Andy went on his annual hunting trip with the boys in his family at the end of October.  I had a dog that was on a high dose of prednisone.  Prednisone makes you have to pee way more often.  We were going through so much bottled water.  (We went with bottled because we were concerned with giving him a large amount of tap water.  Our pipes are old.  We don’t drink out of the tap.)  I e-mailed Dr. Campbell during this time with my frustrations of him not sleeping, which means I wasn’t sleeping.  I literally was about to take him to her for her to board him so I could get a good night’s rest.  I was frustrated.  I felt like a single mother of a newborn with no help.  I did the best I could with school.  I didn’t go each day, but I tried.  No Sleep Katelyn is not a good Katelyn.

We went in for his “last” CBC today.  He had 407,000 platelets per microliter of blood!  Coda has beat this round of IMTP although it can rear its ugly head at any given time.  We will be keeping an eye out for the symptoms we saw when he first got sick.  Coda can no longer receive any vaccinations.  We don’t know if he will be able to race again because of that.  Dr. Campbell said she will write a letter for the organizations if needed.  He has gained his weight back.   The first night we saw him playing with his toys, I started tearing up.  It was something so small that we always took for granted.  He can no longer stay at his favorite place, Pampr’d Pawz.

Coda was on Trifexis before he got sick.  He had his Trifexis about 5 days before we got sick.  Dr. Campbell decided to switch him from Trifexis to Heartgard and Nexgard.  We wanted to make sure that we started with a clean slate.  So far he is tolerating the new medicines fine.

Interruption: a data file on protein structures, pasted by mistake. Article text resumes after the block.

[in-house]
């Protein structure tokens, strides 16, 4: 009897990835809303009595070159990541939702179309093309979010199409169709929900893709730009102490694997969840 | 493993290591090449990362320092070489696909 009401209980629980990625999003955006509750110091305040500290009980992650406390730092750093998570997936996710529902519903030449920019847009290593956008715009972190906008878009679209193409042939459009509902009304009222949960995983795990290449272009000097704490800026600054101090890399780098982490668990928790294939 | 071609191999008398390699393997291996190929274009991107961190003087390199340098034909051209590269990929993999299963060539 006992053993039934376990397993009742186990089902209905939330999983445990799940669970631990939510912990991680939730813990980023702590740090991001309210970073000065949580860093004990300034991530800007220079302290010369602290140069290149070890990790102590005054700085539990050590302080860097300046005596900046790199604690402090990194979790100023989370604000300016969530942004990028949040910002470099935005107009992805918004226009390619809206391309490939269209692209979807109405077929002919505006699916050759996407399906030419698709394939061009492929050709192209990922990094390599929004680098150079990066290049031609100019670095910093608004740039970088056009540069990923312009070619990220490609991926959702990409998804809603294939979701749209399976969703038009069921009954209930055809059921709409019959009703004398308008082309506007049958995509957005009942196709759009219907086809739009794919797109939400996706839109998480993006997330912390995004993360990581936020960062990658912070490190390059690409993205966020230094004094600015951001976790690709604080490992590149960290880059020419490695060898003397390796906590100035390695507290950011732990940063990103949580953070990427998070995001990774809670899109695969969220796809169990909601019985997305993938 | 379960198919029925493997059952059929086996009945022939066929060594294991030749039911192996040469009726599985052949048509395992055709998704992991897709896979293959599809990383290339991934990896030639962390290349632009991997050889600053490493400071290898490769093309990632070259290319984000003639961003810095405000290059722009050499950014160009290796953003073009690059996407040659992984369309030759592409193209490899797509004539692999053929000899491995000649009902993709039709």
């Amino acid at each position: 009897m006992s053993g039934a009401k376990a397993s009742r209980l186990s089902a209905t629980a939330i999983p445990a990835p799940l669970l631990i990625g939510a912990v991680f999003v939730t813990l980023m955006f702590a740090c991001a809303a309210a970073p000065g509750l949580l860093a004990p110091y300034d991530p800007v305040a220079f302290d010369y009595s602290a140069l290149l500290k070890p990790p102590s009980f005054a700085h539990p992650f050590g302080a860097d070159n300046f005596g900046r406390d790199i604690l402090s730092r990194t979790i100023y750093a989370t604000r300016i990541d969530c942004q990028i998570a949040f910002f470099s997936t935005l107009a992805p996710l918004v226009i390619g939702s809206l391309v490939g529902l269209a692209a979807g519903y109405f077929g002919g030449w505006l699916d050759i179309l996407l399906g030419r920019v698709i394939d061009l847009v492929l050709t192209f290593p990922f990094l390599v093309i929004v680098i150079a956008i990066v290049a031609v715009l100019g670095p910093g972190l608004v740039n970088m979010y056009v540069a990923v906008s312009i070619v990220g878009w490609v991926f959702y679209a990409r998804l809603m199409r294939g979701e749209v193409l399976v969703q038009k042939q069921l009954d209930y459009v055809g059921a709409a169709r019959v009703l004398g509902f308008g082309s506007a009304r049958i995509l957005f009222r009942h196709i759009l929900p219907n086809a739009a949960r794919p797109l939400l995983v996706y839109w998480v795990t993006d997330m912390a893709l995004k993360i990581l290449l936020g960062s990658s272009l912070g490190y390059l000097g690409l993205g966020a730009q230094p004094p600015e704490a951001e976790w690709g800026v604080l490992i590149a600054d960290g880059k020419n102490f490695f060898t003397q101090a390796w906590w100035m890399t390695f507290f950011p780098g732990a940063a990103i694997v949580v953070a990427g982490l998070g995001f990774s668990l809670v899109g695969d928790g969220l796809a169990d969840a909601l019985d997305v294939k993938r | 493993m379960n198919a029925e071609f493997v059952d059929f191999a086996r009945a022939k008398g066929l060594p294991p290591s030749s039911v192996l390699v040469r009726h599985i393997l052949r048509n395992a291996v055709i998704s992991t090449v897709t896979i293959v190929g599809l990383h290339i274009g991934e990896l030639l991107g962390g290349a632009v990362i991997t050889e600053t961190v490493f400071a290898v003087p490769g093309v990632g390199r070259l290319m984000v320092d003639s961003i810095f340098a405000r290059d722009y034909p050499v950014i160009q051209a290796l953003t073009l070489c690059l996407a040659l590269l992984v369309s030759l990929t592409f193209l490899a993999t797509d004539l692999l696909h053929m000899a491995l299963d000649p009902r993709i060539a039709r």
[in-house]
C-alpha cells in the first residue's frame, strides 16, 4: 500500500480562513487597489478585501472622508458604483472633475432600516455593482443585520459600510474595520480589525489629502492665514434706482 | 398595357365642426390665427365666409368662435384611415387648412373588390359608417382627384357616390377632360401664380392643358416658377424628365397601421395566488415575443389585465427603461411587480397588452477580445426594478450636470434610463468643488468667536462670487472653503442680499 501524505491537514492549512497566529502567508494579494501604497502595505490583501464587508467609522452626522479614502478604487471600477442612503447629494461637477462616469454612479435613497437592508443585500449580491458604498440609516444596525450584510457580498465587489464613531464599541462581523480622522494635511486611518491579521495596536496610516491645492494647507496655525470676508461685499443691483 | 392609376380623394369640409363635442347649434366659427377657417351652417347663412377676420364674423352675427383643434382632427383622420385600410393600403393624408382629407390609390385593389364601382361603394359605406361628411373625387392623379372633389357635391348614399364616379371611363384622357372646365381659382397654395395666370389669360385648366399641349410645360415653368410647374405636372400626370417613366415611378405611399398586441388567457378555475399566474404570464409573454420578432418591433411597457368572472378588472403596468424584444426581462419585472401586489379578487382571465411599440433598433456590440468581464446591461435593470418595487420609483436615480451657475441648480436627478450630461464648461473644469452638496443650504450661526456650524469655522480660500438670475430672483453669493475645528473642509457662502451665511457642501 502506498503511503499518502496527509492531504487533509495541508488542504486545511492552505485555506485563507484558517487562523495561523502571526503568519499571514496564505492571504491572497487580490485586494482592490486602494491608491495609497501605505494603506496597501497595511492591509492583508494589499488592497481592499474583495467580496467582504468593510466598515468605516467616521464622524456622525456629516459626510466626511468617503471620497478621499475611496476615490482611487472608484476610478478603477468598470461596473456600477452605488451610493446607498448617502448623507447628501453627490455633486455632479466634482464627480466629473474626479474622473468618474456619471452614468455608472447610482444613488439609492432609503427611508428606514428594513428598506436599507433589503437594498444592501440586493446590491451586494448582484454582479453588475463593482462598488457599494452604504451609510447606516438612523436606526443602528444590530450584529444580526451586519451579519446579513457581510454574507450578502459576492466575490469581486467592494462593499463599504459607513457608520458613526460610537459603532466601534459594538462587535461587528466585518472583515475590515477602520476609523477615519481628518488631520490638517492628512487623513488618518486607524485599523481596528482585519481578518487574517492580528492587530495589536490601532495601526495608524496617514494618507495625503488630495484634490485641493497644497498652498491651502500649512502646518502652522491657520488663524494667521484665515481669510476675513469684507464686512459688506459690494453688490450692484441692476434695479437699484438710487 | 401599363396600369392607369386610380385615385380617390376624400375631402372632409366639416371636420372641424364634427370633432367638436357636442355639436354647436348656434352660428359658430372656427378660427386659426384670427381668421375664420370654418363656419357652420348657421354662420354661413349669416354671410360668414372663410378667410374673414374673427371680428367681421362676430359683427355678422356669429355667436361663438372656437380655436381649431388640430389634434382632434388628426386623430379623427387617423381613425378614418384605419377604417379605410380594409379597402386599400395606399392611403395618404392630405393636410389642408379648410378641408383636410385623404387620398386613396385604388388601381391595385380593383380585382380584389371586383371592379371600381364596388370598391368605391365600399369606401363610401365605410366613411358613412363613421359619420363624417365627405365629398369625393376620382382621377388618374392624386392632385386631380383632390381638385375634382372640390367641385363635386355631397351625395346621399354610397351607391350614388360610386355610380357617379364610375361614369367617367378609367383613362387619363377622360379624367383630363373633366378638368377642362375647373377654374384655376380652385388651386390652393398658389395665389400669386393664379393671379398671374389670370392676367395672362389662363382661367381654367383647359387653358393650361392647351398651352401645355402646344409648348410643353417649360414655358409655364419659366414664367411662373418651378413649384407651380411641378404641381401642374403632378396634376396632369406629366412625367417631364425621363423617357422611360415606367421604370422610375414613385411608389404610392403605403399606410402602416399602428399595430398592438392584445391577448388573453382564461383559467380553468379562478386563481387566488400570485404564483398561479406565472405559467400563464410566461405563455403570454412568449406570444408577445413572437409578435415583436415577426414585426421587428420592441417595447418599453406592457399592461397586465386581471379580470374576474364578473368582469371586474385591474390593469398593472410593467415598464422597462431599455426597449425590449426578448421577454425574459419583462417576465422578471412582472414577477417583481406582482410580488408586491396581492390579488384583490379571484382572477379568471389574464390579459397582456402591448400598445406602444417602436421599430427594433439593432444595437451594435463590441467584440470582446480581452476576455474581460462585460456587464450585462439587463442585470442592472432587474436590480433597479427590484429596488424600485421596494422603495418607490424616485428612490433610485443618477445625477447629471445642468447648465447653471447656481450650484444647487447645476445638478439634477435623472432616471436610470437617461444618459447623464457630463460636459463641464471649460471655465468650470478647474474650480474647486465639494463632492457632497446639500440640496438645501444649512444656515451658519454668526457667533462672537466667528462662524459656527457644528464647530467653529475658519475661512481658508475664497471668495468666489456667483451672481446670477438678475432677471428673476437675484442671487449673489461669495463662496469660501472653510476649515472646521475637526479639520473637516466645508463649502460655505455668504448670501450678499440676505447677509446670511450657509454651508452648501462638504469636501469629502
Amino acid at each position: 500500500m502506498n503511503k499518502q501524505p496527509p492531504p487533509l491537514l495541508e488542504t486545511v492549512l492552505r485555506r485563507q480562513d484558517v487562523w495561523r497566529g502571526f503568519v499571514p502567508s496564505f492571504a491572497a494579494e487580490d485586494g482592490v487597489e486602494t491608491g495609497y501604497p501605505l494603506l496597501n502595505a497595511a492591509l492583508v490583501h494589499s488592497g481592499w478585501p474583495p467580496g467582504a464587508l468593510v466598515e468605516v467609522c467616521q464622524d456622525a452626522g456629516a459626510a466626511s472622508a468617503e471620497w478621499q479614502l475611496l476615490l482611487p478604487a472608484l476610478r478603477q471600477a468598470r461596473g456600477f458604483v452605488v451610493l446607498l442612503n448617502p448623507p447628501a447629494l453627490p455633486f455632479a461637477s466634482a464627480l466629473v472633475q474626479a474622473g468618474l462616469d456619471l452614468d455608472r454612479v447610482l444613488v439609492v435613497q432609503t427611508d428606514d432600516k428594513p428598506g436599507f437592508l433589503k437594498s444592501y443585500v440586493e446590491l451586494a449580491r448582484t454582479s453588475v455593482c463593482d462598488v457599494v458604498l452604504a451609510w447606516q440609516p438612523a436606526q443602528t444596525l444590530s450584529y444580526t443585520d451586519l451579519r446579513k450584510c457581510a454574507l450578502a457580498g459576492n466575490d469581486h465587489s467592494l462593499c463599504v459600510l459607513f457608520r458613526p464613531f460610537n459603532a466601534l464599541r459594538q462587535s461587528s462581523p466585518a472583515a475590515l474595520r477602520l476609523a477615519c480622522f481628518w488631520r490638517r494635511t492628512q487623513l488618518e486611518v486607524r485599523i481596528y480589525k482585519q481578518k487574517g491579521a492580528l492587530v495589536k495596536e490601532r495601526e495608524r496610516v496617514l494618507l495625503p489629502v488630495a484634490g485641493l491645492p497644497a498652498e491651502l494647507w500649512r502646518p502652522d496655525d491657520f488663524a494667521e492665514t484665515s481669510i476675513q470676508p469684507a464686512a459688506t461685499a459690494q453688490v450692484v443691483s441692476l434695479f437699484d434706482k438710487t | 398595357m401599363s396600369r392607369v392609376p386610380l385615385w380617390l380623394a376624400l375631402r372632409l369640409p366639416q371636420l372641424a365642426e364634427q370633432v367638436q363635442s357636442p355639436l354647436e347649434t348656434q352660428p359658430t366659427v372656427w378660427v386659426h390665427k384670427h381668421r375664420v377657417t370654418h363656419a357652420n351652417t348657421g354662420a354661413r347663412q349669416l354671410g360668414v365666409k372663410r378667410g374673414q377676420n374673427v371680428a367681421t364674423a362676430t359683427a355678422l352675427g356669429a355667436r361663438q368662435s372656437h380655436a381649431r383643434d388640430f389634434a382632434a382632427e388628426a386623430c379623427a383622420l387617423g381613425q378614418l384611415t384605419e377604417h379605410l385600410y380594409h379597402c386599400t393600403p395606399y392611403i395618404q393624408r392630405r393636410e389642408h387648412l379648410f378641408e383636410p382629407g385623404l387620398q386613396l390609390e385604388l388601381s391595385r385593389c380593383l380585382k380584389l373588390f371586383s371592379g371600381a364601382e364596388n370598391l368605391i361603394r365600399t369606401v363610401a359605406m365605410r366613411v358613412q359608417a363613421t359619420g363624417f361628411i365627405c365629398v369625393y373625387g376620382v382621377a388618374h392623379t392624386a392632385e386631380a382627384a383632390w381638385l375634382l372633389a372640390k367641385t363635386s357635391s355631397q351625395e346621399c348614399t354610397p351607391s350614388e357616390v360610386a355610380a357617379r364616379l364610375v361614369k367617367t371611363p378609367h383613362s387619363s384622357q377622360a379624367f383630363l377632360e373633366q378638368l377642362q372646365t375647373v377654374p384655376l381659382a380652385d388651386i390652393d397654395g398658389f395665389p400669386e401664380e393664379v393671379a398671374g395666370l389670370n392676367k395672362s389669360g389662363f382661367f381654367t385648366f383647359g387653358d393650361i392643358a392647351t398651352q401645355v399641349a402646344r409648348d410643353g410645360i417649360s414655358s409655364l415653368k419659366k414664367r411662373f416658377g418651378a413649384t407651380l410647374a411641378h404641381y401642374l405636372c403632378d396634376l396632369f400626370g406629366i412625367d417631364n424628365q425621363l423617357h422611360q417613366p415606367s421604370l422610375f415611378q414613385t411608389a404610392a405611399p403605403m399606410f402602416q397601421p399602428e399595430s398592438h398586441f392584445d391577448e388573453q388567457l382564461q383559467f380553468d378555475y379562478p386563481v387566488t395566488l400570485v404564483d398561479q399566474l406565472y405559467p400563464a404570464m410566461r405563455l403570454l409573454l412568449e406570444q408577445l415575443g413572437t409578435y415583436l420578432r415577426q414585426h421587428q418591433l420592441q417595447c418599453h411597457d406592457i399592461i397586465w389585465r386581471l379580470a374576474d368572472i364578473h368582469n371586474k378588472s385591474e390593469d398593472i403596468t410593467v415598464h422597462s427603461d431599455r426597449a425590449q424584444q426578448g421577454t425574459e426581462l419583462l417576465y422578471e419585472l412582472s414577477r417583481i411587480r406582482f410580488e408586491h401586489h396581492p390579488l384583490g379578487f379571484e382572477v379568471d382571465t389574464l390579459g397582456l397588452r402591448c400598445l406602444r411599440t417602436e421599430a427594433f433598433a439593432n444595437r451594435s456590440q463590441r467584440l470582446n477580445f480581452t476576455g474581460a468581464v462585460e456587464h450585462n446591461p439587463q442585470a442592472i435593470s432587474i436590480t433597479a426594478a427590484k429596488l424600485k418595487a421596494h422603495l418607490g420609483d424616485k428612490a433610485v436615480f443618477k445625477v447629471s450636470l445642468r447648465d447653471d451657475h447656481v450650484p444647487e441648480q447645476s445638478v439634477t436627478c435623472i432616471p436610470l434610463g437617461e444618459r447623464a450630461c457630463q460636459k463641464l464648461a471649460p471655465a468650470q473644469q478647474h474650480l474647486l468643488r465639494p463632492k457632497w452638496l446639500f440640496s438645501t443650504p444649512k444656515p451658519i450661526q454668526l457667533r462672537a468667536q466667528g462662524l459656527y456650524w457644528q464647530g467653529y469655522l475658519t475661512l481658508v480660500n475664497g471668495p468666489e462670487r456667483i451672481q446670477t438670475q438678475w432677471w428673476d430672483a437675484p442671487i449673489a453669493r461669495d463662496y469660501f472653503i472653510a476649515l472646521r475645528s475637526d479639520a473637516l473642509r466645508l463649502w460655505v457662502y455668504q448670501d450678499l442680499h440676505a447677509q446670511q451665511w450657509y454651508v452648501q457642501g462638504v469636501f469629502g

We were lucky that this process was a fairly cheap one.  It costs us less than $600 from beginning to end.  If you look at the bright side, he didn’t have to have surgery and can never receive vaccinations again since his immune system is not that strong.  Those vaccinations would equal $600 by the end.  So we broke even!

Our baby is healthy again. We have our crazy, beautiful, happy boy back.  We now sleep through the night.  We forever indebted to Dr. Campbell and the rest of the gang at AHAH.

As we were leaving today, Andy asked Dr. Campbell what would’ve happened had we not brought him in.  She said he would have bled out and died.  That was a hard pill to swallow.  Since he has been sick, we have seen countless blogs and vlogs about dogs who have been diagnosed with the same issue and the owner didn’t know.  The animal ends up bleeding all over the house or suffering internal bleeding.  About a week ago, AHAH has seen one other dog with IMTP.  The owners took him in because his eyes were looking weird.  Turns out it was IMTP.  It took the vet a little longer to get his platelets up.

Thank you to Dr. Campbell and all of the staff at Alamo Hills Animal Hospital.  Thank you to all of our friends and family that let us vent our worries.  Thank you to all of our friends that asked how he (and we) were doing during these last few months.  It was such a relief to know that our support group was there.  I prayed so much in the last few months asking God to save our baby.  He answered our prayers.  God receives our thanks every night.

If you are reading this after finding out your baby’s diagnosis, please don’t hesitate to contact me.  We would love to help you in any way that we can.  The first two months were monsters, but after that is smooth sailing.